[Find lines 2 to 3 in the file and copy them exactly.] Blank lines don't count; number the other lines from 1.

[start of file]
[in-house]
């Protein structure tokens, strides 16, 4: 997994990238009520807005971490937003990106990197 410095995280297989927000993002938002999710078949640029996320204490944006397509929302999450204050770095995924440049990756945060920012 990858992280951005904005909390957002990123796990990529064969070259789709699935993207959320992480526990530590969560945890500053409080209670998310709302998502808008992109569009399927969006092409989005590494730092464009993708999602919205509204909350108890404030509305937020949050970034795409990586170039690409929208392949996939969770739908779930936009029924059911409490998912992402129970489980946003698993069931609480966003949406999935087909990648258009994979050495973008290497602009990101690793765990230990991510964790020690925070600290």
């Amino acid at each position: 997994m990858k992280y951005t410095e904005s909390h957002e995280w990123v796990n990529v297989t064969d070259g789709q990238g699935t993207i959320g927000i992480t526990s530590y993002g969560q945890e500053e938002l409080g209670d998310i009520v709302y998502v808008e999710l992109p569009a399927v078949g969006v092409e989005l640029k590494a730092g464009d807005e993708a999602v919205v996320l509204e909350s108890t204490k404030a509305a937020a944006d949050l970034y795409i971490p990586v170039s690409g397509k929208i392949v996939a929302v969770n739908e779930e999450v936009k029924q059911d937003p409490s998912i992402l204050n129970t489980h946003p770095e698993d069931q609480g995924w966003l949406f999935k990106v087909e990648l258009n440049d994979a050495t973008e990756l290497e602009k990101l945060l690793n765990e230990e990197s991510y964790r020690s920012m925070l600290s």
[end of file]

């Protein structure tokens, strides 16, 4: 997994990238009520807005971490937003990106990197 410095995280297989927000993002938002999710078949640029996320204490944006397509929302999450204050770095995924440049990756945060920012 990858992280951005904005909390957002990123796990990529064969070259789709699935993207959320992480526990530590969560945890500053409080209670998310709302998502808008992109569009399927969006092409989005590494730092464009993708999602919205509204909350108890404030509305937020949050970034795409990586170039690409929208392949996939969770739908779930936009029924059911409490998912992402129970489980946003698993069931609480966003949406999935087909990648258009994979050495973008290497602009990101690793765990230990991510964790020690925070600290």
């Amino acid at each position: 997994m990858k992280y951005t410095e904005s909390h957002e995280w990123v796990n990529v297989t064969d070259g789709q990238g699935t993207i959320g927000i992480t526990s530590y993002g969560q945890e500053e938002l409080g209670d998310i009520v709302y998502v808008e999710l992109p569009a399927v078949g969006v092409e989005l640029k590494a730092g464009d807005e993708a999602v919205v996320l509204e909350s108890t204490k404030a509305a937020a944006d949050l970034y795409i971490p990586v170039s690409g397509k929208i392949v996939a929302v969770n739908e779930e999450v936009k029924q059911d937003p409490s998912i992402l204050n129970t489980h946003p770095e698993d069931q609480g995924w966003l949406f999935k990106v087909e990648l258009n440049d994979a050495t973008e990756l290497e602009k990101l945060l690793n765990e230990e990197s991510y964790r020690s920012m925070l600290s």